4 Common Myths About Biometrics
Myth 1: Biometric data is stored as images in easy-to-hack locations
Reality: During the onboarding process, if a bank has previously scanned the fingerprint, iris, or facial features of a potential customer then there will already be a biometric template or mathematical file that the system can compare extracted data to. If not, data from the image (nodal information for instance) is extracted and stored in the biometric template file for later comparison. This data is stored in a secure environment and encrypted which is extremely difficult to hack or gain access to without the proper credentials.
Myth 2: Fingerprints can be easily replicated to ‘spoof’ recognition systems
Reality: It is extremely difficult to replicate or “spoof” fingerprint biometric data. “Despite what we see in Mission Impossible or similar action movies, biometrics are actually quite difficult to replicate,” says Dr Toby Norman, co-founder and chief executive of Simprints. “The large majority of vendors have implemented liveness detection and other forms of anti-spoofing within their solutions that render it increasingly challenging to fake a biometric.”
Myth 3: Biometric data is unreliable and ridden with errors
Reality: Biometric data is extremely accurate and has been battle-tested to ensure that data integrity is maintained at the highest levels and errors are minimal.
Myth 4: Using biometrics for identity verification is expensive and isn’t cost-effective
Reality: IDMERIT’s IDMkyc and suite of identity verification solutions are quite cost-effective and can help you meet your banking compliance obligations without losing quality or efficiency.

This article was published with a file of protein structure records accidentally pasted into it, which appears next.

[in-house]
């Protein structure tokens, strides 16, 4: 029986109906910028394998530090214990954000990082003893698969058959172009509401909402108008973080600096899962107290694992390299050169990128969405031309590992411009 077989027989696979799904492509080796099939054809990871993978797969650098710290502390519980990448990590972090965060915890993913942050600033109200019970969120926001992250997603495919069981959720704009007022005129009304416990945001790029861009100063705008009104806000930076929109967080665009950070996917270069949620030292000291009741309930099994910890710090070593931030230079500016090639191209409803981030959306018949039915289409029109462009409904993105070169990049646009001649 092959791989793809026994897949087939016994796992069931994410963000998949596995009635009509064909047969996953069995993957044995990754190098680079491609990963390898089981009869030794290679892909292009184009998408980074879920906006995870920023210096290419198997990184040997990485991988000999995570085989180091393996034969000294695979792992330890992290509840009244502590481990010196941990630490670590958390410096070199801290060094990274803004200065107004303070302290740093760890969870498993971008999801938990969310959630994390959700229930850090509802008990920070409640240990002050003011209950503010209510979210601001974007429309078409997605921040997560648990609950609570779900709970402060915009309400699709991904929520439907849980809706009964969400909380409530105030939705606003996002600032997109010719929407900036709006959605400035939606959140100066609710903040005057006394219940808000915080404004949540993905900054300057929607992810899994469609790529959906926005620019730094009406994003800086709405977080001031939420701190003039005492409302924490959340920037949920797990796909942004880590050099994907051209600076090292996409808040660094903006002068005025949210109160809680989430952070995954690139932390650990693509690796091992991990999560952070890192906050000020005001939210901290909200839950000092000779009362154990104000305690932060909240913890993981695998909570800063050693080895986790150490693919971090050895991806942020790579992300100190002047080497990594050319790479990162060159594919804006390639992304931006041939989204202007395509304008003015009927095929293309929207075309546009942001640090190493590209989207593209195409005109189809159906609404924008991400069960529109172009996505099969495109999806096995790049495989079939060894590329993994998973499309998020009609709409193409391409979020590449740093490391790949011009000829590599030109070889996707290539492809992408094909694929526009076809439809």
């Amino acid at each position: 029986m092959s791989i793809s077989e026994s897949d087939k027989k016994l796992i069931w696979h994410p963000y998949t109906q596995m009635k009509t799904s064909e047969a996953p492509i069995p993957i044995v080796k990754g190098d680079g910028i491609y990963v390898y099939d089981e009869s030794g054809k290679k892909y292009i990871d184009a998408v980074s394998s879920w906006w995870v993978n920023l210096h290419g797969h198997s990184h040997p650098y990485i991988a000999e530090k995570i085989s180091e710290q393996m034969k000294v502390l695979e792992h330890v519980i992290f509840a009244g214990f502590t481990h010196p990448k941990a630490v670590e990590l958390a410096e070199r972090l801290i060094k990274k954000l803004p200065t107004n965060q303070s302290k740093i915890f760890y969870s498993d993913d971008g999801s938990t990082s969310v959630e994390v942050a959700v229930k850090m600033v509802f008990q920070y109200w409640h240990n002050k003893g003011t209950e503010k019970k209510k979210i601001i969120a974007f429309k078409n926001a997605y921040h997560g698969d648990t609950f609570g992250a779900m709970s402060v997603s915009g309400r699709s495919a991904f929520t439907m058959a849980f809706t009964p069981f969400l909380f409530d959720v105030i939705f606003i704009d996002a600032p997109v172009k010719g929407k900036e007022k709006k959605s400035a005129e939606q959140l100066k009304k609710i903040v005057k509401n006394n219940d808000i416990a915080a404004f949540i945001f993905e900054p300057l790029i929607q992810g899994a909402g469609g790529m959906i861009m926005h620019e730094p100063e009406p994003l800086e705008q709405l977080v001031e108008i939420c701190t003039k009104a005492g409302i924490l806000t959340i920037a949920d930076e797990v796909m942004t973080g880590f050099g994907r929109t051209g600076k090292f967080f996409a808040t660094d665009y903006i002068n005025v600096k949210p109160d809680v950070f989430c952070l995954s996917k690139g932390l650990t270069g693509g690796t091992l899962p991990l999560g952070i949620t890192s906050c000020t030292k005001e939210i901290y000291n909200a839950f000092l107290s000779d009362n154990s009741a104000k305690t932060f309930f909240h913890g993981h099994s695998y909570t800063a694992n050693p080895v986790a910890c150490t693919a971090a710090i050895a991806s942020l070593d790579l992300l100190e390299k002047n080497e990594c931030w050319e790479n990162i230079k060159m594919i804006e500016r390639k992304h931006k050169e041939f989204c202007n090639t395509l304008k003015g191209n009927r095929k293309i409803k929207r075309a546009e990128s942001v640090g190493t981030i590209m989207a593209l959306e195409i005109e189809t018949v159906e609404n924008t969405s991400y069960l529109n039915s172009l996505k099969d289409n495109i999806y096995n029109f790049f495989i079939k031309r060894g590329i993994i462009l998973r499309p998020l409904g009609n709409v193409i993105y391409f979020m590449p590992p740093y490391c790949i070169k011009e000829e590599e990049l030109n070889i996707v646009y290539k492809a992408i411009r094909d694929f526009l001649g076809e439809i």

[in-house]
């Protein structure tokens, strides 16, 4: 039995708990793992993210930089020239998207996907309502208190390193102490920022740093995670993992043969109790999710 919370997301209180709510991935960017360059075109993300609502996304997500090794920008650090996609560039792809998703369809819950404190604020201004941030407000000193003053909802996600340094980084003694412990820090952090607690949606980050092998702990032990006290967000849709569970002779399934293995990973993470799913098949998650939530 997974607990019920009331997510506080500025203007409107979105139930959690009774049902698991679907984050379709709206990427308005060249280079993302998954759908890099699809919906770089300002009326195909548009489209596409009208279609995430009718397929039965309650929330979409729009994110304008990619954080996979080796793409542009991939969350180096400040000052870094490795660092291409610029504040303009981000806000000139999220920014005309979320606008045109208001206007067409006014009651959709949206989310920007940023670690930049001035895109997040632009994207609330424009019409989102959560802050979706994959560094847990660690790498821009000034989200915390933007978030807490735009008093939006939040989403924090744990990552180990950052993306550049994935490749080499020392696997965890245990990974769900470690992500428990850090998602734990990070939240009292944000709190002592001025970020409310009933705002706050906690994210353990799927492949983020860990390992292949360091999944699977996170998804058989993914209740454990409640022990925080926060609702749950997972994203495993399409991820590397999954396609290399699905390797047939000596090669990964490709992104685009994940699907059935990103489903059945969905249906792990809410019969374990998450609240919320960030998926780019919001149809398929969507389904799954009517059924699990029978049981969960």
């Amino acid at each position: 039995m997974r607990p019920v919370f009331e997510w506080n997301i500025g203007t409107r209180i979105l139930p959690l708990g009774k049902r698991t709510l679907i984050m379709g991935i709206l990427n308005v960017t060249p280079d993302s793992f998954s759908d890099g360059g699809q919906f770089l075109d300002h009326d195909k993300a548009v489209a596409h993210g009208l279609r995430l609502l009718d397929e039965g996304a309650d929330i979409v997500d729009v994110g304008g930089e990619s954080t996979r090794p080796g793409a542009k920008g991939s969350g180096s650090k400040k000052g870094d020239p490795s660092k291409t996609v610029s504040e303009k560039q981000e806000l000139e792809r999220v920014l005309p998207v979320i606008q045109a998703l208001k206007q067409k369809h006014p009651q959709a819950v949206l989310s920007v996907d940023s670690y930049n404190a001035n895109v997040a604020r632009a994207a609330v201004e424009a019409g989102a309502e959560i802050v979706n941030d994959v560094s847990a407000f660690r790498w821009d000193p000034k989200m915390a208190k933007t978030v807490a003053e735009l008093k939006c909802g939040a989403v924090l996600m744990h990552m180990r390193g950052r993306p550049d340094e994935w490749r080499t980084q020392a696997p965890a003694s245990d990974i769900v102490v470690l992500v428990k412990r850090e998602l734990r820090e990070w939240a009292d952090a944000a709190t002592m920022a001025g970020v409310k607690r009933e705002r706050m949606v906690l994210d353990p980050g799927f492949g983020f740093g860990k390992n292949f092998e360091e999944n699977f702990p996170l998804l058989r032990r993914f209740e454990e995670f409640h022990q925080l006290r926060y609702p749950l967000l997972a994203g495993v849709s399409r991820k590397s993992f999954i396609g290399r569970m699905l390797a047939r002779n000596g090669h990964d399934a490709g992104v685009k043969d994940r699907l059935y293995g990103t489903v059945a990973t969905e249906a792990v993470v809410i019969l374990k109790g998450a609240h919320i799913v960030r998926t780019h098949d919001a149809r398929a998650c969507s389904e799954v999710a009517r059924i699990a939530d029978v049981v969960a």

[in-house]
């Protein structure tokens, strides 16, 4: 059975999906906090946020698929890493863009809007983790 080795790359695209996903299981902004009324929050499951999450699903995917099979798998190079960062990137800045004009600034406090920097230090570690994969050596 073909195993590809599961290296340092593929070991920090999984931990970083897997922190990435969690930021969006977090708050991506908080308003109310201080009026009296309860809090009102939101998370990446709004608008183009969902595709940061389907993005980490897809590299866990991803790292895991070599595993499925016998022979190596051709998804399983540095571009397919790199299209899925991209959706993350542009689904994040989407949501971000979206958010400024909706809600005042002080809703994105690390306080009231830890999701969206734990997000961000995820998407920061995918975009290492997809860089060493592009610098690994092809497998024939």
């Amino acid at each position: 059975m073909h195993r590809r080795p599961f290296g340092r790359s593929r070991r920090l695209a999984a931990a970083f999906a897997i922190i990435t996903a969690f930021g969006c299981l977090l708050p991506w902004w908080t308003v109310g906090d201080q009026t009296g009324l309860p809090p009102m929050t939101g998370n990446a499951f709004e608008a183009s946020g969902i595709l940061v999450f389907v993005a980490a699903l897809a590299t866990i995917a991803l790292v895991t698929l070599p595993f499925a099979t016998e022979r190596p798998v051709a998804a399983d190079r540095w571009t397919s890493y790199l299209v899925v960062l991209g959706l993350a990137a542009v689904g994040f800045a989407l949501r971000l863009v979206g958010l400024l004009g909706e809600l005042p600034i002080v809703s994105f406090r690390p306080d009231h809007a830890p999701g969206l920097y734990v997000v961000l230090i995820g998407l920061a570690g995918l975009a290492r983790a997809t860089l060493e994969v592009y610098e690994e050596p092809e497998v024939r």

Contact one of our identity specialists to Schedule a Demo of IDMkyc today.
Facial Recognition Technology Speeds Up Boarding Time & COVID Health Screening
According to a recent Government Accountability Office (GAO) report, “U.S. Customs and Border Protection (CBP) has made progress testing and Facial Recognition Technology (FRT) at ports of entry to create entry-exit records for foreign nationals as part of its Biometric Entry-Exit Program. As of May 2020, CBP, in partnership with airlines, deployed FRT to 27 airports to biometrically confirm travelers’ identities as they depart the United States (air exit) and was in the early stages of assessing FRT at sea and land ports of entry.” The results of a recent controlled scenario test by the Department of Homeland Security (DHS) Science and Technology Directorate (S&T) showed that facial recognition reached up to 96% accuracy which is a useful statistic for those in favor of this technology.